Lower Susquehanna Riverkeeper Hangs it Up for Politics

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There has been a change of the guard for the Lower Susquehanna River. Michael Helfrich, the first Riverkeeper for the bottom half of the Chesapeake Bay’s largest tributary, is leaving after 12 years, to pursue a career in politics.

Already a part-time York, PA, city councilman and president of the five-member municipal governing body, Helfrich vacated his full-time Riverkeeper post on April 1 to run for mayor of his hometown.

“After nearly 12 years of having my focus and energy spread out over 9,215 square miles of Lower Susquehanna issues — and issues of the Chesapeake Bay — I’m now going to focus my energy on the 5.2 square miles of York City,” Helfrich says.

Helfrich, 47, says he’d rather not identify his successor until the Riverkeeper board of directors signs off on a work contract. But a photograph posted on his Facebook page from his going-away party in late March shows Helfrich exchanging chugs from a jug of Susquehanna River water with Ted Evgeniadis, current treasurer of the organization, avid fisherman and a veteran of many watershed improvement activities. Also, Evgeniadis confirmed that he’ll be the new riverkeeper.

“He’s passing me the torch,” Evgeniadis says. “And I’m going to run with it to support all of the efforts and accomplishments that Mike has made over the past 12 years.” Evgeniadis and Helfrich have worked together on water quality issues in York since 2011.

Helfrich founded the Codorus Creek Improvement Partnership in 2001. It organized citizens around a section of the creek, once known as the Inky Stinky, which flows through the community of nearly 44,000 people, according to the 2010 Census.
During the organization’s first three years, volunteers and partners formed waterway pollution patrols, removed more than 150 tons of trash from the creek, and brought attention — and legal actions — against polluters. The Codorus does not stink as much anymore, partially as a result of a 2001 settlement of a lawsuit filed by York city residents against York-based paper company P.H. Glatfelter Co. to clean up effluent from its paper mill upstream from the city. Following the lawsuit, Helfrich worked with Glatfelter on Codorus Creek improvement projects.

In 2005 Helfrich set his sights on bigger waters — the Susquehanna River and the Chesapeake Bay — when he founded the group Stewards of the Susquehanna and became a licensed Riverkeeper. Since then, he’s spent countless hours surveying the river from the back roads of south central Pennsylvania and paddling in it and its tributaries. When not in his clunky Subaru station wagon or his kayak, Helfrich was in Harrisburg or Washington, D.C., lobbying someone to do something, or in some policy meeting with state officials. Depending on a person’s position, Helfrich was seen as either an annoyance or a strong voice at these meetings. Either way, he was always a gadfly.

“The work of a Riverkeeper is not for the faint of heart,” says Betsy Nicholas, executive director of Waterkeepers Chesapeake. “The hours are long, the work is endless, and there is strife and conflict at many turns. . . . Michael Helfrich has been fighting for his river for twelve years — and has pushed back against a host of different pollution sources.”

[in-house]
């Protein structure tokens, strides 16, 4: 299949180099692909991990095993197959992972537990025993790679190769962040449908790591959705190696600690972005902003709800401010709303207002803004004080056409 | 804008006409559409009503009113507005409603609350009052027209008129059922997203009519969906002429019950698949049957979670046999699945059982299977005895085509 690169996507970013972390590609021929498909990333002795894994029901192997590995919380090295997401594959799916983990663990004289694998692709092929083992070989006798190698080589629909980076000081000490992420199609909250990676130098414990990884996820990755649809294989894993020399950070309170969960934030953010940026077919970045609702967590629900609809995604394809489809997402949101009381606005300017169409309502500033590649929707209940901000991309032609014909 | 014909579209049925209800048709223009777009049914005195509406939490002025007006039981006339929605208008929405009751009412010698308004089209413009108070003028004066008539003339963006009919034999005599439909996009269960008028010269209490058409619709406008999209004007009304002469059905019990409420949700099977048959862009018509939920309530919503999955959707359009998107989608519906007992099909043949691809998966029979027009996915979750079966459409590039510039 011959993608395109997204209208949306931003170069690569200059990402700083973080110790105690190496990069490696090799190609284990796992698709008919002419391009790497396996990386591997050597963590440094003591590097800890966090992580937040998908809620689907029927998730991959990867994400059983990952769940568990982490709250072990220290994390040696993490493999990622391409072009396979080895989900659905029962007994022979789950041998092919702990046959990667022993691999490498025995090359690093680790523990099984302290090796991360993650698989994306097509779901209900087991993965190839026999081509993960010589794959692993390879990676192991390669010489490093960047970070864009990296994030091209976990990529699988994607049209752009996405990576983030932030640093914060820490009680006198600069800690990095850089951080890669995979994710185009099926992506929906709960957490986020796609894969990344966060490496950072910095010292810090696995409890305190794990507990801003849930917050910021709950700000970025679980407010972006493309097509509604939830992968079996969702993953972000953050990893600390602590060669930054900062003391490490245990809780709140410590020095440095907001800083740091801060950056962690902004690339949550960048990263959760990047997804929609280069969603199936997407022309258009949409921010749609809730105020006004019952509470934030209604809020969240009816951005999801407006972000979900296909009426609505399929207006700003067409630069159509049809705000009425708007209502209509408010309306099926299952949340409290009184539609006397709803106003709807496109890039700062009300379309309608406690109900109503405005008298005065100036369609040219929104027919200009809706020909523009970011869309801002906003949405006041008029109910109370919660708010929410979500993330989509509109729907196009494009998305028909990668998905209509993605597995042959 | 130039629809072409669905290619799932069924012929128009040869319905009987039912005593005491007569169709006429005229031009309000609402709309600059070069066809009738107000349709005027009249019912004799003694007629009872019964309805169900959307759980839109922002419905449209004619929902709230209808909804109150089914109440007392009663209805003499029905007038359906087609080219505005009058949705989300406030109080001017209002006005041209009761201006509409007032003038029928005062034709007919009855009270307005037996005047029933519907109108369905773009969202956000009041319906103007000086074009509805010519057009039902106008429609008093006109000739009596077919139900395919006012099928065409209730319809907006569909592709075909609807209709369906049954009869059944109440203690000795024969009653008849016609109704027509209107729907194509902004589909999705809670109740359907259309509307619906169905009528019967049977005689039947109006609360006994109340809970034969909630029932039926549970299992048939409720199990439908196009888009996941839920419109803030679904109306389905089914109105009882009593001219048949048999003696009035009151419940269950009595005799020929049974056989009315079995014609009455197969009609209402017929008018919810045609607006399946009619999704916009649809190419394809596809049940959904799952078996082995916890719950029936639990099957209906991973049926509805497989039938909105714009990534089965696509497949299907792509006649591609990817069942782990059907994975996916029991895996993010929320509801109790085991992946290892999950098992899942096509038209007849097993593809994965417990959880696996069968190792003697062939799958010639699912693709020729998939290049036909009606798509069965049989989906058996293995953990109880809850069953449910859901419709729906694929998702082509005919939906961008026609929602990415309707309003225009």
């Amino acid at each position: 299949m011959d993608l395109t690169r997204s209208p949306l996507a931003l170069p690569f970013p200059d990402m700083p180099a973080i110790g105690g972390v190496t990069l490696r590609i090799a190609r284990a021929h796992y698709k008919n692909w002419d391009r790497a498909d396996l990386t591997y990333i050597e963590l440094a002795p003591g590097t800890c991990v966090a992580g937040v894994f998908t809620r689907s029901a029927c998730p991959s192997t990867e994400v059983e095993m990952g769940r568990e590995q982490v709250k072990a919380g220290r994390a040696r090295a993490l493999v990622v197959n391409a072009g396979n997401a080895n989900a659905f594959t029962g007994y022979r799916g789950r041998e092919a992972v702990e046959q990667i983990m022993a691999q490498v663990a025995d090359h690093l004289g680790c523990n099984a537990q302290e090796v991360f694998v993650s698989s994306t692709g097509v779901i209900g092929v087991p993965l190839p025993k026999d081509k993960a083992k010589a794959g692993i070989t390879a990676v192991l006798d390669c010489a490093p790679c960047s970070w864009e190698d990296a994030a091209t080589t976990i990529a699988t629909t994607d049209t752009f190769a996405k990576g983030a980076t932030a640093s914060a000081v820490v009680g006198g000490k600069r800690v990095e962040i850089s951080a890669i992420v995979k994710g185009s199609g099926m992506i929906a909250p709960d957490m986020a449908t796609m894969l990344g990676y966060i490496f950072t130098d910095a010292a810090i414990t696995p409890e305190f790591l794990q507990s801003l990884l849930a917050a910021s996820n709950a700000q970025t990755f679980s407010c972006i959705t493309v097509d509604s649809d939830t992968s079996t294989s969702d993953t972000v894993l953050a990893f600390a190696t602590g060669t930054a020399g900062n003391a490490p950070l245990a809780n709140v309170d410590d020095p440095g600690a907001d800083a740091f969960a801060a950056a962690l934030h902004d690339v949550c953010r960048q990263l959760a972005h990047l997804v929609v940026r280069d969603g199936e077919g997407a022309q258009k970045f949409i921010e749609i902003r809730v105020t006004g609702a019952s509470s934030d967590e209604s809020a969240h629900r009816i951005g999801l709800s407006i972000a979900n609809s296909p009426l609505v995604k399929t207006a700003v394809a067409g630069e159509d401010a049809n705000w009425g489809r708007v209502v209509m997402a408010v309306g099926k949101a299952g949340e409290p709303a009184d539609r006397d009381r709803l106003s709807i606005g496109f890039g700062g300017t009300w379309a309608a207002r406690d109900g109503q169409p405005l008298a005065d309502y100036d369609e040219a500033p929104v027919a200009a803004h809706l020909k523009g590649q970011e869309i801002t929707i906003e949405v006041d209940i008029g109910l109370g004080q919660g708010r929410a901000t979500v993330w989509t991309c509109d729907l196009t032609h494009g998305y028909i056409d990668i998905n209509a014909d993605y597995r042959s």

Sometimes the struggle brings results. Helfrich joined other groups pressuring PPL Electric Utilities and the Pennsylvania Department of Environmental Protection to investigate thermal pollution from an electric utility linked to several large fish kills in 2006. After a lengthy process and pressure, PPL agreed to invest $120 million in upgrades to the Brunner Island steam electricity plant on the Susquehanna between York and Lancaster counties. The utility installed a system that lowers the temperature of water used to cool equipment in the plant before releasing it into the Susquehanna. The project reduced the temperature spike in the river caused by the 600-million-gallon daily discharge, and eased the thermal shock experienced by fish in the area.

The upgrade of Brunner Island is one of two accomplishments of which Helfrich is most proud. The second, albeit not as neatly resolved, involves addressing the millions of tons of sediment trapped behind Conowingo Dam. Responding to concerns raised by him and others, a multi-year, federal and state study has documented that the dam is at capacity for storage of nutrient–laden sediment, and that it could have impacts on restoring water quality in the upper Bay. But there’s no agreement yet on how — or even whether — to deal with it. Some are pushing for dredging and removing the sediment, while others argue that the long-term solution lies in curtailing the runoff of sediment and nutrients upriver in the Susquehanna’s watershed.

Helfrich isn’t done with riverkeeping completely. If his mayoral bid is successful, he won’t start his new job until January 2018. He is committed to another nine months of mentoring Evgeniadis and keeping an eye on the watershed.

“We worked hard with [the U.S. Geological Survey] and others to get Conowingo on the map,” Helfrich says. “Eleven years later, and we still don’t know what to do. I’m going to stick around for a while and help the new Riverkeeper keep Conowingo on the radar.”

By Donna Morelli

Donna Morelli is a staff writer for the Bay Journal based in Harrisburg. She’s a former staffer for the Alliance for the Chesapeake Bay.

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